Together, a young trio of MCs called the Beastie Boys and a fledgling producer named Rick Rubin created one of the most iconic hip-hop albums of all time, 1986’s Licensed to Ill. It’s a legendary project that’s responsible for launching both of their respective careers, and now the two parties have sat down to reminisce about its creation for the first time in over 20 years.
The surviving members of the Beastie Boys, Mike “Mike D” Diamond and Adam “Ad-Rock” Horovitz, hopped on Rubin’s Broken Record podcast to joyfully recollect their early days in ’80s New York, touring with Run-DMC and Madonna, and the making of the pivotal Licensed to Ill. The Boys were joined by their longtime friend and renowned director Spike Jonze, who just released a Beastie Boys documentary earlier this year.
An hour-long, compact oral history of their early days, the episode saw the three warmly recall all the times spent hanging out in Rubin’s NYU dorm and frequenting notorious NYC nightclubs — the outings that would eventually inform the groundwork for their breakthrough. They also touched on the story behind “Brass Monkey”.
At one point, Rubin contrasted his Long Island upbringing with the Boys’ inner-city adolescence, explaining how much of a culture gap there was between the two regions despite their close proximity. “Where I was, it was hard to find out anything about anything,” Rubin said. “I spent a lot of time in the library doing research, and even that research wasn’t [the] sort of ‘culture of the moment’ research, it was about learning about things I was interested in and spending a lot of time in records was my closest way of having any kind of connection to culture.”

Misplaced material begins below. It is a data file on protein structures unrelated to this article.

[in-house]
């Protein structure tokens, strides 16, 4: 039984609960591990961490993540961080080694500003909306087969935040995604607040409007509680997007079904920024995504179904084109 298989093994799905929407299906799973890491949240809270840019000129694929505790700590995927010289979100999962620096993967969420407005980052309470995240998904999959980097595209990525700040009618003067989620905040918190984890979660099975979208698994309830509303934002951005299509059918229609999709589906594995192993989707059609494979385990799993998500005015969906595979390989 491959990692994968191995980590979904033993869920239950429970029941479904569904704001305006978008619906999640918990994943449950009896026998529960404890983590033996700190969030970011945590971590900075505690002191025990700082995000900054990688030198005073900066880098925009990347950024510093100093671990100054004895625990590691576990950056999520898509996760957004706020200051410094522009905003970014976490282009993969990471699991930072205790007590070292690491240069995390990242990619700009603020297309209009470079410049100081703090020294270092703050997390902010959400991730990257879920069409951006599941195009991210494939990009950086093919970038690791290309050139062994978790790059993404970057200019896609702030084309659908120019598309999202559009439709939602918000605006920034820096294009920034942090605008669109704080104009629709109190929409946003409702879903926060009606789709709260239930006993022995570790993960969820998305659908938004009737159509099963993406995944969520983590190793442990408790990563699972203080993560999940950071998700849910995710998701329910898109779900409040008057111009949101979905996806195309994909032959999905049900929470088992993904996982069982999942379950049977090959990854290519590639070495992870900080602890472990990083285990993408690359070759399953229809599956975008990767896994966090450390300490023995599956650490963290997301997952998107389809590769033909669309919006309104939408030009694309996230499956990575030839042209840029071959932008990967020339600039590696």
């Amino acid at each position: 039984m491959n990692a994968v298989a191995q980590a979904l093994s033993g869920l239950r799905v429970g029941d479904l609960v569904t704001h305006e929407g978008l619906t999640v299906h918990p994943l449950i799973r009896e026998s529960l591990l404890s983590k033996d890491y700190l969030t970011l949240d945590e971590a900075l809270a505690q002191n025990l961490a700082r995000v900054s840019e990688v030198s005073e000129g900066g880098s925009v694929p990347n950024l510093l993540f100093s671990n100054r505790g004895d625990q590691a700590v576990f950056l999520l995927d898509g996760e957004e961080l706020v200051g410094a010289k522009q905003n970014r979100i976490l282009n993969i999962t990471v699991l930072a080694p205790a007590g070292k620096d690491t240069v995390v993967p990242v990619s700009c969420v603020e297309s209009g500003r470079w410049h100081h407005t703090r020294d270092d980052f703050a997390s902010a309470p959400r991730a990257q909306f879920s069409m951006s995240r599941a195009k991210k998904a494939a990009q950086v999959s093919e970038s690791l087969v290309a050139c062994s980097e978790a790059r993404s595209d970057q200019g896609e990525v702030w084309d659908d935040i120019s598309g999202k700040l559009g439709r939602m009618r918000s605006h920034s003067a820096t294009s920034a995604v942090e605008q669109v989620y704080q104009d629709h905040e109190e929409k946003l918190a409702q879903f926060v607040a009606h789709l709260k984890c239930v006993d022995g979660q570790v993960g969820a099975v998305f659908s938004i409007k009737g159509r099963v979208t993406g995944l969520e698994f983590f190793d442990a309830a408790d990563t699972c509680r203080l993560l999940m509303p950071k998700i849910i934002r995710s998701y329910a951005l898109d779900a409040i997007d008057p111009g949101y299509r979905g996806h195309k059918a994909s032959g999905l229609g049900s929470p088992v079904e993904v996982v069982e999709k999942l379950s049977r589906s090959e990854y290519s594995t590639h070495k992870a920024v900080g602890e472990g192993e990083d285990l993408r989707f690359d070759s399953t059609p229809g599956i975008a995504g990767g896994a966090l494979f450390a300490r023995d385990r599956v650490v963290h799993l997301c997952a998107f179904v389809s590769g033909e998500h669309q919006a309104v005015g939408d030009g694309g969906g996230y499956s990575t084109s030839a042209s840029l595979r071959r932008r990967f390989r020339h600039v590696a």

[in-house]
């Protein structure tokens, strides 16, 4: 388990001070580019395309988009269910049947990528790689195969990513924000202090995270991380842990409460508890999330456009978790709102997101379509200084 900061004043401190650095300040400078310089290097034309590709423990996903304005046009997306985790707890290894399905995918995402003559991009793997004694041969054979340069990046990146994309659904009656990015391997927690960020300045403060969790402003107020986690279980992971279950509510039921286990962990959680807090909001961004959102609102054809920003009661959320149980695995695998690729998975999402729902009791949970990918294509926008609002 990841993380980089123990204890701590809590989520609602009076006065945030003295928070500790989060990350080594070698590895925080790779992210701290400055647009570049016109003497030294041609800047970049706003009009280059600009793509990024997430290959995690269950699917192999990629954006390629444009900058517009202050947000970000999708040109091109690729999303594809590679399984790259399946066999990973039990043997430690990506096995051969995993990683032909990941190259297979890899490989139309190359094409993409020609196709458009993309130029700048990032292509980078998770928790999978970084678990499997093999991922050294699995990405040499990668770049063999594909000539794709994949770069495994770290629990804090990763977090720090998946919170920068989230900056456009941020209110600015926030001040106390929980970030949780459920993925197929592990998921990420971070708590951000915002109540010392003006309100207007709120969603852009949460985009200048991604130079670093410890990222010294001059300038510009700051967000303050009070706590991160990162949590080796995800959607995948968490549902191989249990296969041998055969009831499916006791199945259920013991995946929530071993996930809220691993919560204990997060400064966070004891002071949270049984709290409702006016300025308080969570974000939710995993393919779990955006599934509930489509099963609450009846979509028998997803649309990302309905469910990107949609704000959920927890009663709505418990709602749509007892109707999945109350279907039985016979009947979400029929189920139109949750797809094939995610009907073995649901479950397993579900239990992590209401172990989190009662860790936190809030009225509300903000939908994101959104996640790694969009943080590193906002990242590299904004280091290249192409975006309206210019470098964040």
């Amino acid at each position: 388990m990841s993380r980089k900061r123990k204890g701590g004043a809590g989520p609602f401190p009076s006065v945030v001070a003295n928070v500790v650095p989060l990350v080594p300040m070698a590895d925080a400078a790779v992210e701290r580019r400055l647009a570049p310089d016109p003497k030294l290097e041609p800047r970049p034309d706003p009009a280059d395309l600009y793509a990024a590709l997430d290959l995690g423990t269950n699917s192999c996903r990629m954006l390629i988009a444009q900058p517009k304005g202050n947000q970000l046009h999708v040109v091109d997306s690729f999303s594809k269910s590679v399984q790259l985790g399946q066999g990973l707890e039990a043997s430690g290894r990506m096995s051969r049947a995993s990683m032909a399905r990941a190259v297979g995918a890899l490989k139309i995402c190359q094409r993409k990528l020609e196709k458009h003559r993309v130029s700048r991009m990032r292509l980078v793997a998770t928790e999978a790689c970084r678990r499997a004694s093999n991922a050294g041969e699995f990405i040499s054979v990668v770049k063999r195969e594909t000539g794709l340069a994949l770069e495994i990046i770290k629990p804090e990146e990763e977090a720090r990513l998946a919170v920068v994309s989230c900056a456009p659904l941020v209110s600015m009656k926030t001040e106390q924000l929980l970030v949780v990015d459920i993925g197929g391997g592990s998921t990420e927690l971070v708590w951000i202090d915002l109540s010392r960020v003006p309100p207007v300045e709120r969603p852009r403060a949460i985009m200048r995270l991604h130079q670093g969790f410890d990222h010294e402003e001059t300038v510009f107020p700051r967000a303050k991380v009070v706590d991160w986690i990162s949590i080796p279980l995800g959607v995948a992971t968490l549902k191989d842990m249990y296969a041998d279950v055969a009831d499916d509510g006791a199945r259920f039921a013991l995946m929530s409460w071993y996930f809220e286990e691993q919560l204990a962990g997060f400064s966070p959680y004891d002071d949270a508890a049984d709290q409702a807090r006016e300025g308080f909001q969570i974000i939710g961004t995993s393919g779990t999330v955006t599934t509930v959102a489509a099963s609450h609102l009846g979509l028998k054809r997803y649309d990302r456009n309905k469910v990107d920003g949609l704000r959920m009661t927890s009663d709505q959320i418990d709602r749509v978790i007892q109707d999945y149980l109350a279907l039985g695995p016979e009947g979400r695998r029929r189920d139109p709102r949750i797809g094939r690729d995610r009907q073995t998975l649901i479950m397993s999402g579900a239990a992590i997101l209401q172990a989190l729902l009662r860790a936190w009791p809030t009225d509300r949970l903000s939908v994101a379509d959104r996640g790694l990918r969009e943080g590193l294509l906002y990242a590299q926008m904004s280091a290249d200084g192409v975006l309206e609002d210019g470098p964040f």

“I didn’t know what was cool, coming where I came from,” added the 57-year-old Def Jam co-founder. “And the beauty of that was, I could see and hear everything. There was very little peer pressure about that where I lived. If you were in the city, there was stuff that was cool to like and not cool to like, and that could have a limiting effect.”
There was also a discussion regarding the origins of Mike D’s infamous Volkswagen necklace. Ad-Rock recalled it came from a friend, who’d had it hanging up on her wall. “She just took it off a car, and for some reason, I had it and put it on a string, and you [Mike D] took it,” he recounted. “That’s what I love about being a teenager, just how much stuff goes from one kid to the next to the next.”
Mike D offered a slightly more dramatic series of events. “In my revisionist history, it’s almost like I feel like I was knighted,” he said. “It was bestowed upon me, and then I could become Mike D.”
One of the most interesting tidbits in the whole episode was when Rubin finally admitted why he infamously quit being Beastie Boys’ live DJ in the middle of their tour with Madonna. At the time, he claimed it was an ear infection, but even after all these years, Diamond and Horovitz weren’t sure if that was just an excuse. In lieu of spoiling, you’re going to have to listen to the whole podcast to find out what the real reason was.
You can stream the full Beastie Boys episode of Broken Record below. Purchase Licensed to Ill here.
If you’re looking for even more Beastie Boys retrospective material, we recently reviewed Jonze’s Beastie Boys Story and ranked every Beastie Boys album from worst to best.